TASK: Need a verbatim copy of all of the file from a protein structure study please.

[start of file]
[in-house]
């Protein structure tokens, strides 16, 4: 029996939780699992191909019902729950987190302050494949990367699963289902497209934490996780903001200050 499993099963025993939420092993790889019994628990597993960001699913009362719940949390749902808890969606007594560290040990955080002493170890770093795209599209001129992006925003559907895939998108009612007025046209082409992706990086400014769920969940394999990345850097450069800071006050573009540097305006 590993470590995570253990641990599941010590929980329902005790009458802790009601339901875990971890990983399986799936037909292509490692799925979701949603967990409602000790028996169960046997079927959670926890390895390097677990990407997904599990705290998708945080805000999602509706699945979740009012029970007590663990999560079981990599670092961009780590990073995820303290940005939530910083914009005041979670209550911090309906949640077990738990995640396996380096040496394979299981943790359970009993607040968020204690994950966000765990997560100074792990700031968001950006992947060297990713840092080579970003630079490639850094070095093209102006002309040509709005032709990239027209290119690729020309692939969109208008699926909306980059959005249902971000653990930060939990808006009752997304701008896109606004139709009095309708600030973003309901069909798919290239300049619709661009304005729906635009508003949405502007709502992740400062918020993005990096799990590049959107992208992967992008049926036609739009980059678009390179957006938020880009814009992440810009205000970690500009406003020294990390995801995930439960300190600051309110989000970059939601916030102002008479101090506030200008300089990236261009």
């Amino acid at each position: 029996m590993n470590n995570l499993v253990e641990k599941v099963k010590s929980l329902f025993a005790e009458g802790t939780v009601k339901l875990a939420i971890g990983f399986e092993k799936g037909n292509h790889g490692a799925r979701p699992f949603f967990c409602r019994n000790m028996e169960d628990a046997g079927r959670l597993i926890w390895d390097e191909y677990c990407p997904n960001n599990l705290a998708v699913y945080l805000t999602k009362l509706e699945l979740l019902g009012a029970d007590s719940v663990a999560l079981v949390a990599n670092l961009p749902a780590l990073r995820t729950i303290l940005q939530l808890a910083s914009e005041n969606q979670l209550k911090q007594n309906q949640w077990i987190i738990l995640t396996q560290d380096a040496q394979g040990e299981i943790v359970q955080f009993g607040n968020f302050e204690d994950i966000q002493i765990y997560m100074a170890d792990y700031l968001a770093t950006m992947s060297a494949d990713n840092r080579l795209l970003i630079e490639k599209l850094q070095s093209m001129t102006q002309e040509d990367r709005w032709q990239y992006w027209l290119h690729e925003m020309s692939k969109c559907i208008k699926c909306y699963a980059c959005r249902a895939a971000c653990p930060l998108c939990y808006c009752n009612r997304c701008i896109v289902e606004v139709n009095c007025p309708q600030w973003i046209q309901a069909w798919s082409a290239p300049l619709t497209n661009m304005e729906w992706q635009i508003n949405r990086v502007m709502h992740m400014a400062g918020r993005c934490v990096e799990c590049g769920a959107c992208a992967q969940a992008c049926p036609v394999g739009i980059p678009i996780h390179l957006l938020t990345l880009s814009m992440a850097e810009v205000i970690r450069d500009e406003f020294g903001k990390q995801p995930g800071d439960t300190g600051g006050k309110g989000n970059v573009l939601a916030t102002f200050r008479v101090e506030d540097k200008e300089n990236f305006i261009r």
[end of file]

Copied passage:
[in-house]
């Protein structure tokens, strides 16, 4: 029996939780699992191909019902729950987190302050494949990367699963289902497209934490996780903001200050 499993099963025993939420092993790889019994628990597993960001699913009362719940949390749902808890969606007594560290040990955080002493170890770093795209599209001129992006925003559907895939998108009612007025046209082409992706990086400014769920969940394999990345850097450069800071006050573009540097305006 590993470590995570253990641990599941010590929980329902005790009458802790009601339901875990971890990983399986799936037909292509490692799925979701949603967990409602000790028996169960046997079927959670926890390895390097677990990407997904599990705290998708945080805000999602509706699945979740009012029970007590663990999560079981990599670092961009780590990073995820303290940005939530910083914009005041979670209550911090309906949640077990738990995640396996380096040496394979299981943790359970009993607040968020204690994950966000765990997560100074792990700031968001950006992947060297990713840092080579970003630079490639850094070095093209102006002309040509709005032709990239027209290119690729020309692939969109208008699926909306980059959005249902971000653990930060939990808006009752997304701008896109606004139709009095309708600030973003309901069909798919290239300049619709661009304005729906635009508003949405502007709502992740400062918020993005990096799990590049959107992208992967992008049926036609739009980059678009390179957006938020880009814009992440810009205000970690500009406003020294990390995801995930439960300190600051309110989000970059939601916030102002008479101090506030200008300089990236261009």
């Amino acid at each position: 029996m590993n470590n995570l499993v253990e641990k599941v099963k010590s929980l329902f025993a005790e009458g802790t939780v009601k339901l875990a939420i971890g990983f399986e092993k799936g037909n292509h790889g490692a799925r979701p699992f949603f967990c409602r019994n000790m028996e169960d628990a046997g079927r959670l597993i926890w390895d390097e191909y677990c990407p997904n960001n599990l705290a998708v699913y945080l805000t999602k009362l509706e699945l979740l019902g009012a029970d007590s719940v663990a999560l079981v949390a990599n670092l961009p749902a780590l990073r995820t729950i303290l940005q939530l808890a910083s914009e005041n969606q979670l209550k911090q007594n309906q949640w077990i987190i738990l995640t396996q560290d380096a040496q394979g040990e299981i943790v359970q955080f009993g607040n968020f302050e204690d994950i966000q002493i765990y997560m100074a170890d792990y700031l968001a770093t950006m992947s060297a494949d990713n840092r080579l795209l970003i630079e490639k599209l850094q070095s093209m001129t102006q002309e040509d990367r709005w032709q990239y992006w027209l290119h690729e925003m020309s692939k969109c559907i208008k699926c909306y699963a980059c959005r249902a895939a971000c653990p930060l998108c939990y808006c009752n009612r997304c701008i896109v289902e606004v139709n009095c007025p309708q600030w973003i046209q309901a069909w798919s082409a290239p300049l619709t497209n661009m304005e729906w992706q635009i508003n949405r990086v502007m709502h992740m400014a400062g918020r993005c934490v990096e799990c590049g769920a959107c992208a992967q969940a992008c049926p036609v394999g739009i980059p678009i996780h390179l957006l938020t990345l880009s814009m992440a850097e810009v205000i970690r450069d500009e406003f020294g903001k990390q995801p995930g800071d439960t300190g600051g006050k309110g989000n970059v573009l939601a916030t102002f200050r008479v101090e506030d540097k200008e300089n990236f305006i261009r």